Premium Content

Access "Backup for remote and mobile devices"

Published: 18 Oct 2012

The problem of properly backing up remote site servers and mobile computing devices has been with us a long time. But with a workforce that's getting more mobile, it's time to get a handle on remote backups. Remote data centers and mobile users represent the last frontier of backup and recovery. And that frontier spirit is often reflected in the way many companies rein in backup and recovery of remote and mobile data. Remote data centers, as well as users of laptops or other mobile devices, are often left on their own to make do with inferior methods (or none at all), while the "big" data center enjoys a modern day backup and recovery environment. But with so much data being created and carried around outside the main data center, it's time for a change. The root of the problem Remote data centers often use standalone backup systems with limited connections to the corporate backup system. And because they typically deal with smaller data sets, remote centers often use less-expensive software and hardware. So, while the central data center may be running an ... Access >>>

Access TechTarget
Premium Content for Free.

By submitting you agree to receive email from TechTarget and its partners. If you reside outside of the United States, you consent to having your personal data transferred to and processed in the United States. Privacy

What's Inside

Features
    • NetApp tops enterprise array field again by Rich Castagna

      If it hasn't done so already, NetApp is shaking off that "only NAS" label with yet another big win in the Quality Awards for Enterprise Arrays.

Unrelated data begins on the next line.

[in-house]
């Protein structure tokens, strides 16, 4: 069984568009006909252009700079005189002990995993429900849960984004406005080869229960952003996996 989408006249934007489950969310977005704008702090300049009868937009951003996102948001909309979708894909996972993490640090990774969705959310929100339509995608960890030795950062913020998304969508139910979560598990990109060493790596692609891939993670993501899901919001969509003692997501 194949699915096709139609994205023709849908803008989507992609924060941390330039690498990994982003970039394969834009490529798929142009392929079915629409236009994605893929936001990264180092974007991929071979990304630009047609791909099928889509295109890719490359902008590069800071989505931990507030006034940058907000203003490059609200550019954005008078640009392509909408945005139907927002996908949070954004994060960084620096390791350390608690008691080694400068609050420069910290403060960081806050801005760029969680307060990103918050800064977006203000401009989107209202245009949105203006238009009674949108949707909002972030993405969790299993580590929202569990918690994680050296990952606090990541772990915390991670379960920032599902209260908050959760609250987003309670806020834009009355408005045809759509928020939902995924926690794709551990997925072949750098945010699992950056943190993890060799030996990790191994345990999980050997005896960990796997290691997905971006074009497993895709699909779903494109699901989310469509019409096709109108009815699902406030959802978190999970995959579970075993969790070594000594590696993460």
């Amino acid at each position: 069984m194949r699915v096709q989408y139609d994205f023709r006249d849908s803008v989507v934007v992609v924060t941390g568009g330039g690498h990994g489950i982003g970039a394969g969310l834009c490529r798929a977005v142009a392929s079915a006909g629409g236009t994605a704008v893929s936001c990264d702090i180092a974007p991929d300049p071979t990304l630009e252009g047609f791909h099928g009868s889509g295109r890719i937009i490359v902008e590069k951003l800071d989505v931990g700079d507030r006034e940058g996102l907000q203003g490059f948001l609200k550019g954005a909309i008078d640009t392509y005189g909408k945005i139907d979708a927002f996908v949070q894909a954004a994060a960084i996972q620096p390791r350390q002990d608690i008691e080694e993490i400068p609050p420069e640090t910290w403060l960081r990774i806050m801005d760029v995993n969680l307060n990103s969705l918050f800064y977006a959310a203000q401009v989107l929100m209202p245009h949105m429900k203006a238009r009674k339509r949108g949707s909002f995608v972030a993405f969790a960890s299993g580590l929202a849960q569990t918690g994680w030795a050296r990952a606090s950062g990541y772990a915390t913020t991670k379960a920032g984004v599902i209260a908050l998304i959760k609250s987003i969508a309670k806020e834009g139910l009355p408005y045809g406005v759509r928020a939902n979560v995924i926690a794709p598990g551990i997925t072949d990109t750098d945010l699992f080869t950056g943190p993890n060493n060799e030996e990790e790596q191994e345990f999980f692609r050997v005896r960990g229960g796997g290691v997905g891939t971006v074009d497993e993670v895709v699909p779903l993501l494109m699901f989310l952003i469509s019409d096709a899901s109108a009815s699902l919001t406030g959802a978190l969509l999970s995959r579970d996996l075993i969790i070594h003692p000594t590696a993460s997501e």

• Backup for remote and mobile devices

      The problem of properly backing up remote site servers and mobile computing devices has been with us a long time. But with a workforce that's getting more mobile, it's time to get a handle on remote backups.

  • Columns
    • Let's focus on storage performance in 2011

      For the last few years our focus has been on storage capacity and dealing with astronomical data growth rates. In the process, we've overlooked storage performance, but promising developments are afoot.

    • Three vendors still stalking storage virtualization by Tony Asaro

      Overwhelmed by all the buzz around server virtualization? There are still solid alternatives -- with real benefits -- to virtualizing storage systems.

    • Cloud projects climbing IT priority list by Terri McClure

      A recent ESG survey indicates that investments in cloud services and related infrastructure will increase in 2011, meaning the much-hyped technology may start to hit its stride in the real world.

    • For networks, what's old is what's new

      As Ethernet continues to navigate its roadmap on the way to 100 Gbps, it looks like it might take over all networking chores in the data center.

More Premium Content Accessible For Free

  • Big data storage challenges: Speed, capacity and HDFS integration
    big_data_hadoop.png
    E-Handbook

    Big data infrastructure and analytics are some of the hottest technology topics today, and it can sometimes seem impossible to dissect and digest all...

  • Moving target: Endpoint backup
    storage_0814.jpg
    E-Zine

    Mobile workers are now accessing, creating and modifying data on ultra-portable devices such as smartphones, tablets and phablets. Most companies ...

  • A lesson in flash caching
    storage_0714.png
    E-Zine

    Solid-state storage is proliferating as a replacement for hard disk drives, where it offers a quick shift into the fast lane of storage processing. ...